International food and drink group Princes has called for greater transparency to ensure export PRNs are brought up to the same standards as UK PRNs.
The call comes as Princes commits to all of its packaging recycling evidence being sourced solely from UK reprocessors in 2020.
UK Packaging Waste Regulations dictate that businesses with an annual turnover of £2million handling over 50 tonnes of packaging must show they have met Government recycling targets by acquiring recovery notes (PRNs) from recycling businesses or exporters – these provide evidence that waste packaging material has been recycled into a new product.
Export PRNs (PERNs) are viewed as “less transparent” than their UK counterparts, Princes says.
Whilst exporters are accredited by the Environment Agency, there is “much more limited ability to ensure compliance on the reprocessors those exporters engage in other countries”, it says.
Princes commitment to work with Valpak, its compliance scheme, to only purchase UK sourced PRNs will see it invest £4-5m in the UK’s recycling infrastructure this year, the company says.
Funds from the sale of PRNs can only be used to invest in ways that benefit the packaging recycling system.
Princes has called for greater transparency to ensure export PRNs are brought up to the same standards as UK PRNs, and contribute responsibly to the global circular economy.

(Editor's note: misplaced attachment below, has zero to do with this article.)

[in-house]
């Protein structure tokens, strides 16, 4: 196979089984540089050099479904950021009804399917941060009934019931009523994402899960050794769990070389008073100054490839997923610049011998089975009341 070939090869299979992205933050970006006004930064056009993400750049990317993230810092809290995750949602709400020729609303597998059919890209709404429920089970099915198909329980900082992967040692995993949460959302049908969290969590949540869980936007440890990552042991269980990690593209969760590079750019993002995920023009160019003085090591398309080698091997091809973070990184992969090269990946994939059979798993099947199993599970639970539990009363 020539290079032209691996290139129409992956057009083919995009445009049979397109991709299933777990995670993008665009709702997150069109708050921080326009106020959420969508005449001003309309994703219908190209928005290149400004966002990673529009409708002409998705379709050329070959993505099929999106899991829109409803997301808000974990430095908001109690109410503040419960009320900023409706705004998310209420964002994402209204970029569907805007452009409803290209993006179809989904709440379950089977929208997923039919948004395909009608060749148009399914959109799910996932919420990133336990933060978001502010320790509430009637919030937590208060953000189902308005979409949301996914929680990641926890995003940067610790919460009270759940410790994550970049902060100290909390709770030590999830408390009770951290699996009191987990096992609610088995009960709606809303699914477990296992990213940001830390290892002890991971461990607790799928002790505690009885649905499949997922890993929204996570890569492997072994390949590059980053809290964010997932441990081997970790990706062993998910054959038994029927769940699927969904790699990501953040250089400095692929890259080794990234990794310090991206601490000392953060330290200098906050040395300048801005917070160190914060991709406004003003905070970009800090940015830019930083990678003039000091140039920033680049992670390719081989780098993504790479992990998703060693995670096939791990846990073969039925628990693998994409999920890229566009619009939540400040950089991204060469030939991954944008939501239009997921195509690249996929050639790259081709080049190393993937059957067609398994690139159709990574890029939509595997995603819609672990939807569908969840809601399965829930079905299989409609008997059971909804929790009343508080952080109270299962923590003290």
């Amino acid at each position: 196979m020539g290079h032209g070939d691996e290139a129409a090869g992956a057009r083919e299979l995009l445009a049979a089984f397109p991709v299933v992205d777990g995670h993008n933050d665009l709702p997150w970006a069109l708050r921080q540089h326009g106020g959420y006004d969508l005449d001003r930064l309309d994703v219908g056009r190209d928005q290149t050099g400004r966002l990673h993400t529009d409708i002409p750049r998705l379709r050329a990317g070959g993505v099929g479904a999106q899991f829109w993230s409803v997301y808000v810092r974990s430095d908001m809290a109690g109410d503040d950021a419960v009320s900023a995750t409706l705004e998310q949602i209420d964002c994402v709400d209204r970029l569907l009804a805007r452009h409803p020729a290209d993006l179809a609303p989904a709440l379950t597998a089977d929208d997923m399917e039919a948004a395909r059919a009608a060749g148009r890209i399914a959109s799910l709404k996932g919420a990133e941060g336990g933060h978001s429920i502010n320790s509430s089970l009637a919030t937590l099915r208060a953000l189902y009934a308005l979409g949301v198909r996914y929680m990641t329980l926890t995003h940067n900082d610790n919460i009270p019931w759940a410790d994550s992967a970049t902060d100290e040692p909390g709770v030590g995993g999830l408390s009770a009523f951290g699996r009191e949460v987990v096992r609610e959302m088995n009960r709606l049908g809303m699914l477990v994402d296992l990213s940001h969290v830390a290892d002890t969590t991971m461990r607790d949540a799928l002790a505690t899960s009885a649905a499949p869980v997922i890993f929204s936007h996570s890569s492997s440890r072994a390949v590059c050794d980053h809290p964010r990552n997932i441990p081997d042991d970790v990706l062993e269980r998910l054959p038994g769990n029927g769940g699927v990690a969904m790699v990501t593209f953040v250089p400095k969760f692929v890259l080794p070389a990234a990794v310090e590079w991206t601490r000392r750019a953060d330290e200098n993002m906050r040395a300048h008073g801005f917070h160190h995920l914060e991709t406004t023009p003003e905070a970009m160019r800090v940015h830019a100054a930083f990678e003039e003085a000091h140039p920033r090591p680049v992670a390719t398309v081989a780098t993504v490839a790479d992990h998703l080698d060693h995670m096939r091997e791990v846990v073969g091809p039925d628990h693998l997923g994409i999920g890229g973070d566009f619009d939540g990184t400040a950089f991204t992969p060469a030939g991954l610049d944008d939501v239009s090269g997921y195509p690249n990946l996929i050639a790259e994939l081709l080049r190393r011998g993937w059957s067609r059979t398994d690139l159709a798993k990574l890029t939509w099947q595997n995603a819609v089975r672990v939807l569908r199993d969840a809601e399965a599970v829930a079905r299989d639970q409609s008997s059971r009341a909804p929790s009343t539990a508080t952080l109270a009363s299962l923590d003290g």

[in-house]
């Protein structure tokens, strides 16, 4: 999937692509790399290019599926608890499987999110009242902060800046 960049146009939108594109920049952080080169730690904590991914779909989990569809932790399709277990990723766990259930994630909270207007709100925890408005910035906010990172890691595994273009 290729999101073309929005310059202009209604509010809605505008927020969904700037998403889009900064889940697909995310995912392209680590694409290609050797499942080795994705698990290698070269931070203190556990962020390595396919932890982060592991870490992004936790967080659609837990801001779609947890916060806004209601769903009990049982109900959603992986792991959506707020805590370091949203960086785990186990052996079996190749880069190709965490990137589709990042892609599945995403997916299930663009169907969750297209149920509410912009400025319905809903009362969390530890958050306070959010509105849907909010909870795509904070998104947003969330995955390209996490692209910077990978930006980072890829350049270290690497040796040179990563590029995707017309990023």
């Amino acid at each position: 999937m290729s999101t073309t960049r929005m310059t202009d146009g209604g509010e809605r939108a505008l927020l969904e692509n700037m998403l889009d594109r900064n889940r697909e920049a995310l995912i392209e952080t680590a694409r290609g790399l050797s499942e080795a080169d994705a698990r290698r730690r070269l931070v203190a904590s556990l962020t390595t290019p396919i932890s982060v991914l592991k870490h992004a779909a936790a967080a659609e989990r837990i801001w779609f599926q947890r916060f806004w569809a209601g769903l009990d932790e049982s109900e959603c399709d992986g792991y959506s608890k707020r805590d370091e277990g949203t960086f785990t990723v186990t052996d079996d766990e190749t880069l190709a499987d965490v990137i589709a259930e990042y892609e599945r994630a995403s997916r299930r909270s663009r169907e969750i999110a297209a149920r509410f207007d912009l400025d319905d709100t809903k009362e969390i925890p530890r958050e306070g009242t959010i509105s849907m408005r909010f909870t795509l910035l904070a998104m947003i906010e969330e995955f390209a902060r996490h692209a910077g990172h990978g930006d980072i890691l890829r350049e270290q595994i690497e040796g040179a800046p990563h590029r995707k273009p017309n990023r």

Princes produces circa 7% of the UK’s plastic bottles through its supply of soft drinks and oils in its brands and retailer own label products.
To us, meaningful PRN reform means significantly improved traceability and transparency of where waste is exported and how producer responsibility monies are being invested in the UK
David McDiarmid, Princes Corporate Relations Director, said: “All of Princes current packaging obligations can be met by UK recyclers and we see it as our responsibility to do what we can to ensure our waste does not become Eastern Europe or South East Asia’s problem.
“We accept that increasing UK recycling capacity will take time and that some materials need to be recycled overseas but that is all the more reason why existing Packaging Waste Obligations need reform to encourage UK investment and speed up the process”.
“When we first became aware of the risk of UK packaging waste being irresponsibly treated overseas we took the decision that purchasing export PRNs when UK were available was wholly unacceptable and wherever possible should be avoided.
“To us, meaningful PRN reform means significantly improved traceability and transparency of where waste is exported and how producer responsibility monies are being invested in the UK. It should also mean addressing the current imbalance between PRNs and PERNs to make exports less favourable and allow the UK to grow domestic recycling.
“We hope this would lead to less price volatility for producers like Princes and our end consumers, but also help local authorities who are struggling with reduced budgets.”
Adrian Hawkes, Policy Director from Valpak said: “We are delighted that Princes’ have taken this positive stance.
“It enables us as their compliance scheme to increase our focus on the long-term relationships with UK reprocessors that we have built up over many years.
“This in turn helps support programmes of investment into new UK recycling capacity and developing new markets and technology.”